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Jeannot von Karbelnikoff (フォンカーベルニコフ・ヤノット)

Titles: Maou
Also called: The Stern
Race: Mazoku

The 23rd Maou of the Mazoku.

jibakurei (地縛霊)

Lit. "earth-bound spirit"; a spirit who has a strong attachment to the place of its death and is therefore bound to it as a spirit. The attachment is usually an intense hatred towards someone or something. This bound is not easily broken, and requires the use of very strong powers in a ceremony such as reidouhou.

jichinhou (地鎮法)

Lit.: "earth-tranquilizing method"; a spell that neutralizes an invocation of the dead.

Jigoku Dou (地獄道)

Lit. "Path of Hell"; the lowest, cruelest realm of the Six Realms of Buddhism, filled with torture and aggression.

jike (地気)

Lit.: Earth-energy; the 'mood' or 'energy' of the earth, generated by the accumulated energies of both living beings and spirits who live in that location. Conversely, the earth-energy also influences the energies of its inhabitants.

jike-kekkai (地気結界)

Lit.: "earth-energy barrier"; one type of juso-kekkai which is erected for the purpose of manipulating the 'mood' or 'energy' of the earth, which in turn influences all living beings and spirits within its radius. It can be used to brainwash people, as in the case of a saimin-kekkai.

jikitotsu (直綴)

The robe normally worn by Buddhist monks, usually made of dark cloth.

Jikokuten (持国天)

Also known as: Dhṛtarāṣṭra

Jikokuten, He Who Upholds the Realm, is one of the Four Heavenly Kings and guardian of the East. He is the god of music, and his symbolic weapon is the pipa (sometimes called the Chinese lute), which he uses to convert others to Buddhism. He is harmonious and compassionate and commands an army of Kendatsuba (celestial musicians) and Bishasha (vampire demons) to protect all beings.

Jikou-ji (慈光寺)

Lit. Light of Mercy Temple

A temple of the Shingon school of Esoteric Buddhism located in the suburbs of Sendai. The head abbot of the temple is Kokuryou Keinosuke.

The temple is likely fictional. There are real temples named "Jikou", but apparently none in Sendai.

Jinba-san (陣馬山)

A mountain located on the border between Hachiouji City, Tokyo and Sagamihara City, Kanagawa Prefecture. It was chosen as one of the 50 scenic locations of Kanagawa Prefecture.

The name of the mountain was once written with the characters 陣場 (pronounced the same), which literally means "place of encampment", and it was thus named because it was the place where the Takeda army camped during its attack on the Houjou Takiyama Castle. The name was changed to its present form with "place" replaced by "horse" in the 1950s when the Keio Corporation built a white horse at the summit to promote tourism.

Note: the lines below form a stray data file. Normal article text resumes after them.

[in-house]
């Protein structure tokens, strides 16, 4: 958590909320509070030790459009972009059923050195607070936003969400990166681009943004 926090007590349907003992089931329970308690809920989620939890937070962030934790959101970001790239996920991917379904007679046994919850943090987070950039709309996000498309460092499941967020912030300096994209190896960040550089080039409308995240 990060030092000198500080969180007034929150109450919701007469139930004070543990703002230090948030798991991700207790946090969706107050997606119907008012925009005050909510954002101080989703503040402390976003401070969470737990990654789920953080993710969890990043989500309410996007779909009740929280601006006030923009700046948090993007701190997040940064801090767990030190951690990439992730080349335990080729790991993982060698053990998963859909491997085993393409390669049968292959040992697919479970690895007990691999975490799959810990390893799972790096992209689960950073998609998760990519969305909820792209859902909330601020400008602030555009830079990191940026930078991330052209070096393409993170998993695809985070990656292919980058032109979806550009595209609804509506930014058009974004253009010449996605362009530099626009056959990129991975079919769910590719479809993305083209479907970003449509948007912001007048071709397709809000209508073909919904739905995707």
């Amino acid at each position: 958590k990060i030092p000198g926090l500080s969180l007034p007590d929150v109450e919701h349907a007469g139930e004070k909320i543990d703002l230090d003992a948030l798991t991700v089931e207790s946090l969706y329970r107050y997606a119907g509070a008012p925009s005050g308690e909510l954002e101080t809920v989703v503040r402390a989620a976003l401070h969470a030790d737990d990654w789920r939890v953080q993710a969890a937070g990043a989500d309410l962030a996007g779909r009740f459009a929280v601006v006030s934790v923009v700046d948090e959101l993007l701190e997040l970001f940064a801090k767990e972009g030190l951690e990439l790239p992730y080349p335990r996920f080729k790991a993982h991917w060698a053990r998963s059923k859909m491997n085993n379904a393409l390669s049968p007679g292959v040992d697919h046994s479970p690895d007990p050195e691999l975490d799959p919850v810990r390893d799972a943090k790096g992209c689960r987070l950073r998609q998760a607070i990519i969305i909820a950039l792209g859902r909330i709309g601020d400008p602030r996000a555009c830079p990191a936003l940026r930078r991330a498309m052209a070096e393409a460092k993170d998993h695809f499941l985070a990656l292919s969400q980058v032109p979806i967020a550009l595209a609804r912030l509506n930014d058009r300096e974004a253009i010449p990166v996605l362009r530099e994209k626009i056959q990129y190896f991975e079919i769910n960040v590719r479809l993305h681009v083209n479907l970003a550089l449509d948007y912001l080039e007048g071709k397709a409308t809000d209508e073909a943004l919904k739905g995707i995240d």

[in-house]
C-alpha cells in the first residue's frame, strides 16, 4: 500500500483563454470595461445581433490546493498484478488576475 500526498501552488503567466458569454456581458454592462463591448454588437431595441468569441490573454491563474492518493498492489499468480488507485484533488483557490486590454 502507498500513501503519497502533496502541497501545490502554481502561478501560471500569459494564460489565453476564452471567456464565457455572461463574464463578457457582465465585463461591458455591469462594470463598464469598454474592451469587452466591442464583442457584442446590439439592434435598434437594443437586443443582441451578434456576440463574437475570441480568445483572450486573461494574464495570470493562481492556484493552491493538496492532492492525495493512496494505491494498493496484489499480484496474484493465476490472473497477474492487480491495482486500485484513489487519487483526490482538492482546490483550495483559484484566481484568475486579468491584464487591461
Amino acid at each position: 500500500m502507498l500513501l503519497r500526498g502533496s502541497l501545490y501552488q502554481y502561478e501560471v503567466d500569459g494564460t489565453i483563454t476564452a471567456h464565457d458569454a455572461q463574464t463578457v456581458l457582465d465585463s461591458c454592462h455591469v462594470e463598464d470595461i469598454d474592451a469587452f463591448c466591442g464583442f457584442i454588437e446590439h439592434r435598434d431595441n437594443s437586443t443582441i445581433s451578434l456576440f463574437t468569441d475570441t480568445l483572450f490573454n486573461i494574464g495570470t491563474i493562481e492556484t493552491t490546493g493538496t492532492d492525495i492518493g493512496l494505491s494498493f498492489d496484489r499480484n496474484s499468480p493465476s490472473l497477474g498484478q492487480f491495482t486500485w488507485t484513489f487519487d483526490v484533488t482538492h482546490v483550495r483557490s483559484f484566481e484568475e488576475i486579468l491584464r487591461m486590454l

Jinguu Gaien (神宮外苑)

The Jinguu Gaien is the garden surrounding the Meiji Jinguu, which is the largest Shinto shrine in Tokyo. It is also called the Outer Garden, encompassing 70 acres of forest land with more than 100,000 trees from hundreds of species from all over Japan.

Jinja Daishou (深沙大将)

Great General Jinja, also known as Great King Jinja, is a Buddhist guardian deity often mentioned as one of the sixteen virtuous deities in the Great Perfection of Wisdom Sutra.

He is described as wearing a necklace of skulls and a skirt of elephant hide, sometimes carrying a spear or snake.


A manifestation of Bishamonten, Jinja-ou is said to have aided Xuanzang in his journey to retrieve Buddhist scriptures from India. He is the god of bridge-building and serpents.

Jinjaou-dou (深沙王堂)

A small shrine to Jinja-ou, the god who helped Shoudou cross the Daiya River by casting down a pair of snakes to formed a bridge.

The current shrine was rebuilt in 1978.

Jinzuu-gawa (神通川)

Also written as: Jintsuu River, Jinduu River

A primary river, 120 km in length, which flows from Mount Kaore in Gifu Prefecture (where it is called the Miya River) northward into Toyama Bay in Toyama Prefecture. Matsu River is one of its tributaries.

Jirou-kun, Ichirou-kun, Saburou-kun (ジローくん, イチローくん, サブローくん)